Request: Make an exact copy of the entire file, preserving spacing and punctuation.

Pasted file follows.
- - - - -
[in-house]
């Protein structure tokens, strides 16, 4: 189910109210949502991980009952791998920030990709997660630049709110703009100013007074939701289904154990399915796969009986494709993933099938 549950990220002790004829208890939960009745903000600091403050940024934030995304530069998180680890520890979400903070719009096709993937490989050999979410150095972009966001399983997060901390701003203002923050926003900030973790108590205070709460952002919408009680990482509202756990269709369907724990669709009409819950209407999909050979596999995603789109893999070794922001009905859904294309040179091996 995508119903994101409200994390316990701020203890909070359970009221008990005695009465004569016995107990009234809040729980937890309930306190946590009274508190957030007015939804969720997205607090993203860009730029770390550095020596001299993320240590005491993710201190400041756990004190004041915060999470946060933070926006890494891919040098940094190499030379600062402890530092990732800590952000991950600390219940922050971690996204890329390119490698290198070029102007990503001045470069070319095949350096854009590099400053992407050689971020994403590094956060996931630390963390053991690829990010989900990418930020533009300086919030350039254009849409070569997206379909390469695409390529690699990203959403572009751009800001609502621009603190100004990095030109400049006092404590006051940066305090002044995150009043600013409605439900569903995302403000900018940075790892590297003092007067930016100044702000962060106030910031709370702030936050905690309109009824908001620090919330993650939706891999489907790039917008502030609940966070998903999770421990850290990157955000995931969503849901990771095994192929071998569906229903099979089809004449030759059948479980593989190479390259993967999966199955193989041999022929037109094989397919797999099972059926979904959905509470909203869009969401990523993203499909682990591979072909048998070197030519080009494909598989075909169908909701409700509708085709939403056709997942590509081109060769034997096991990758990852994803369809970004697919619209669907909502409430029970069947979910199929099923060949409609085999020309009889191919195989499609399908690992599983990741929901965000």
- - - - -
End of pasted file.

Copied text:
[in-house]
């Protein structure tokens, strides 16, 4: 189910109210949502991980009952791998920030990709997660630049709110703009100013007074939701289904154990399915796969009986494709993933099938 549950990220002790004829208890939960009745903000600091403050940024934030995304530069998180680890520890979400903070719009096709993937490989050999979410150095972009966001399983997060901390701003203002923050926003900030973790108590205070709460952002919408009680990482509202756990269709369907724990669709009409819950209407999909050979596999995603789109893999070794922001009905859904294309040179091996 995508119903994101409200994390316990701020203890909070359970009221008990005695009465004569016995107990009234809040729980937890309930306190946590009274508190957030007015939804969720997205607090993203860009730029770390550095020596001299993320240590005491993710201190400041756990004190004041915060999470946060933070926006890494891919040098940094190499030379600062402890530092990732800590952000991950600390219940922050971690996204890329390119490698290198070029102007990503001045470069070319095949350096854009590099400053992407050689971020994403590094956060996931630390963390053991690829990010989900990418930020533009300086919030350039254009849409070569997206379909390469695409390529690699990203959403572009751009800001609502621009603190100004990095030109400049006092404590006051940066305090002044995150009043600013409605439900569903995302403000900018940075790892590297003092007067930016100044702000962060106030910031709370702030936050905690309109009824908001620090919330993650939706891999489907790039917008502030609940966070998903999770421990850290990157955000995931969503849901990771095994192929071998569906229903099979089809004449030759059948479980593989190479390259993967999966199955193989041999022929037109094989397919797999099972059926979904959905509470909203869009969401990523993203499909682990591979072909048998070197030519080009494909598989075909169908909701409700509708085709939403056709997942590509081109060769034997096991990758990852994803369809970004697919619209669907909502409430029970069947979910199929099923060949409609085999020309009889191919195989499609399908690992599983990741929901965000």